When I took a geology course in college, we took field trips to examine rock formations. During an astronomy course, we gathered on the roof of the science building once a week to explore the night sky with telescopes and binoculars. In 2017, I traveled to Columbia, S.C., to see the total solar eclipse. I still get chills when a meteor slashes across the sky.

Studying the wonders of the universe in a classroom is a fantastic start. But it’s not complete until you’ve wandered outside and looked up.

That, for me, is the essence of storm chasing.

Reflection

During my five tours, I’ve had a front-row seat to the life cycle of tornadoes. I’ve seen how shear, lift, instability and moisture can work together to spark violent supercell thunderstorms and tornadoes. I’ve watched gentle cumulus clouds — fueled by warm, moist rising air currents — swell into cumulonimbus beasts soaring as high as 55,000 or 60,000 feet. I’ve seen updrafts and downdrafts, inflows and outflows, and teal green skies teeming with ice. I’ve heard the roar of hailstones crashing together in the clouds, and I’ve watched the mightiest of tornadoes slink back into the sky with barely a whimper.

But, to understate the obvious, tornadoes are dangerous. On average, they kill about 60 people a year. On one day alone, May 22, 2011, a tornado with winds in excess of 200 mph killed 158 people in Joplin, Mo., and injured more than a thousand others.

On May 31, 2013, scientist chaser Tim Samaras, his son Paul and chase partner Carl Young were attempting to deploy sophisticated data-gathering probes in the path of a massive wedge tornado in El Reno, Okla., when their car was overtaken by a powerful subvortex that spun out from the main circulation. Winds reached an astounding 300 mph. They’re believed to be the only chasers killed by a tornado.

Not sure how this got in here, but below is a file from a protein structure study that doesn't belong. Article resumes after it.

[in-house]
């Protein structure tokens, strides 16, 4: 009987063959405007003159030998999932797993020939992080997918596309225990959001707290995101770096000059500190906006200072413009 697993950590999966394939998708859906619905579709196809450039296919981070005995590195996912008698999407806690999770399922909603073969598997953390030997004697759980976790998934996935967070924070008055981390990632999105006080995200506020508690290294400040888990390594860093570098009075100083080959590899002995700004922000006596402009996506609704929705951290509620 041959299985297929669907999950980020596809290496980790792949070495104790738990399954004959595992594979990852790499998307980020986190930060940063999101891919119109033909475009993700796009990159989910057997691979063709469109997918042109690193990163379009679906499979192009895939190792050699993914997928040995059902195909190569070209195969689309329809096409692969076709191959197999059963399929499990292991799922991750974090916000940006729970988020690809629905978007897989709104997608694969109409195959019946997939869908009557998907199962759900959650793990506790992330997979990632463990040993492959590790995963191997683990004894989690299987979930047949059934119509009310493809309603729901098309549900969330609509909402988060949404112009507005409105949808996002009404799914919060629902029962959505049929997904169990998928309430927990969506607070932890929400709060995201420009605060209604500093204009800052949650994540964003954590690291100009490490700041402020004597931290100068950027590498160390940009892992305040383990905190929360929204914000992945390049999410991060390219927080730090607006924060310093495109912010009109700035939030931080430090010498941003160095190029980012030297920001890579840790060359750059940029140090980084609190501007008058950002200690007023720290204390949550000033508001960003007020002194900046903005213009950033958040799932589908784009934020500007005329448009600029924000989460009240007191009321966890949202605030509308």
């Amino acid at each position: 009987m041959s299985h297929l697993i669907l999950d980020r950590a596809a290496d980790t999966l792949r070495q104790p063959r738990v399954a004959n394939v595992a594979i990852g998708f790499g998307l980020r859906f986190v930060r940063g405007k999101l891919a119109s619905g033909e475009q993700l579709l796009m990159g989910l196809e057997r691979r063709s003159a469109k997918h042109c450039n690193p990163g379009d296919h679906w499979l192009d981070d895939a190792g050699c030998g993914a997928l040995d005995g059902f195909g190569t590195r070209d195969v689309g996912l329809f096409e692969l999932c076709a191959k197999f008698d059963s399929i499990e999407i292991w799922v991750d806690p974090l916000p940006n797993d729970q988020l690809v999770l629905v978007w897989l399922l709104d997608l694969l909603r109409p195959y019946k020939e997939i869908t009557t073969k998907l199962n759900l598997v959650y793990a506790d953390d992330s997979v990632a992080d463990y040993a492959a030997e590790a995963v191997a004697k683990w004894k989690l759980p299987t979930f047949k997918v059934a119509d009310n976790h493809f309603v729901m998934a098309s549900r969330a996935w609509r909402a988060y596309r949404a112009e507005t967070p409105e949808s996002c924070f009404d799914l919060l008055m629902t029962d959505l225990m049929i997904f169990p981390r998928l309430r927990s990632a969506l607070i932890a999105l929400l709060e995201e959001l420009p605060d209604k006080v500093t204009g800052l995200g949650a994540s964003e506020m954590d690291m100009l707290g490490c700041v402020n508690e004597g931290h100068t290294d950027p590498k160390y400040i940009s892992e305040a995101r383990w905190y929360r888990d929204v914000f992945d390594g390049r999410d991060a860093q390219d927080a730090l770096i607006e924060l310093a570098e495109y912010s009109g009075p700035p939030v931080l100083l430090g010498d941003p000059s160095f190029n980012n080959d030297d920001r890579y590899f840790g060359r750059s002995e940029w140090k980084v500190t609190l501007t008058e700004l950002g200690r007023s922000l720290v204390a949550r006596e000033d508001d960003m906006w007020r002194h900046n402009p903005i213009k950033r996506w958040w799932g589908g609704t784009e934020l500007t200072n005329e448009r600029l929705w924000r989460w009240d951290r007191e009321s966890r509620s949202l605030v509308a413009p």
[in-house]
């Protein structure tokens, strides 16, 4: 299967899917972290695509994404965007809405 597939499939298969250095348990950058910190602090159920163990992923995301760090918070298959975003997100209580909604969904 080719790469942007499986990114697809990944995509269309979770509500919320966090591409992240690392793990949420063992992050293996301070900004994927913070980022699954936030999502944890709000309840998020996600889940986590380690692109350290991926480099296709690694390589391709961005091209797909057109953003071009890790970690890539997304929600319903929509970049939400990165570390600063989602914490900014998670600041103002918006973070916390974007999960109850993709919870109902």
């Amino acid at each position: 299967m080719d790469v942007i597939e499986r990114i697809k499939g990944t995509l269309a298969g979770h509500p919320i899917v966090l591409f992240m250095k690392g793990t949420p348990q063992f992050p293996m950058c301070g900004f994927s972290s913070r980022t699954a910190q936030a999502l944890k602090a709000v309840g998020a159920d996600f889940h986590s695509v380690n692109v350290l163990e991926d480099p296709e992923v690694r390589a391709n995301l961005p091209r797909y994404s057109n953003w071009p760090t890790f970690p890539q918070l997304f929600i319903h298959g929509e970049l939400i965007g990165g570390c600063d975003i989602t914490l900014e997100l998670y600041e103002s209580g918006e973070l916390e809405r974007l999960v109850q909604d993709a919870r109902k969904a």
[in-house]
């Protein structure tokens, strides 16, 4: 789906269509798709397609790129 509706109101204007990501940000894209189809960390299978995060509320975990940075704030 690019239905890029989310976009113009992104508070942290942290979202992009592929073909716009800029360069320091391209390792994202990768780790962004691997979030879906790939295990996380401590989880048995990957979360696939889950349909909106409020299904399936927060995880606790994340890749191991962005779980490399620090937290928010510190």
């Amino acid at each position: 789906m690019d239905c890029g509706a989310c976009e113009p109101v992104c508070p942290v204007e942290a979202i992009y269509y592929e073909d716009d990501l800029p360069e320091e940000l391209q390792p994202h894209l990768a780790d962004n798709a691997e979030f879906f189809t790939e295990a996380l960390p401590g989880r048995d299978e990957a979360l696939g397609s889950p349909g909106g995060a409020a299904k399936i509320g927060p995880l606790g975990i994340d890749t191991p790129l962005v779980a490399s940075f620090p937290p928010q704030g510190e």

In my perfect world, tornadoes whirl harmlessly across wide-open fields framed by rainbows. But my perfect world isn’t the real world, and nature doesn’t always cooperate. The tornado that overturned our vans and lives didn’t care whether we had strayed into its path for educational or sightseeing purposes. It didn’t stop to ask whether we considered ourselves “students” or “tourists.” We got in its way. Period.

We were drifting south, and it was churning northeast in a shroud of rain when our paths crossed on that quiet Kansas road more than a thousand miles — and five decades — from my childhood home in Pennsylvania.

But, unlike Dorothy and Toto, we were still in Kansas when we landed.

I accept full responsibility for the choices I made that led me to that road. I understood and accepted the risks in my quest to learn more about severe weather. And, as in previous years, I came home with a deeper understanding and appreciation of the power and majesty of nature. An understanding I couldn’t glean from a textbook or video.

So, no regrets. I haven’t seen it all — far from it — but I’ve seen a lot. I’ve learned so much, I’ve met so many interesting people who shared my passion, and I’ve been overwhelmed by a sense of awe. The same awe I still feel every time a meteor soars across the sky. But now that I’ve survived a trip inside a tornado, I plan to move on to gentler pursuits.

Ain’t gonna be no rematch.

Jeff Lieberman, of Newtown, Pa., is a retired lawyer.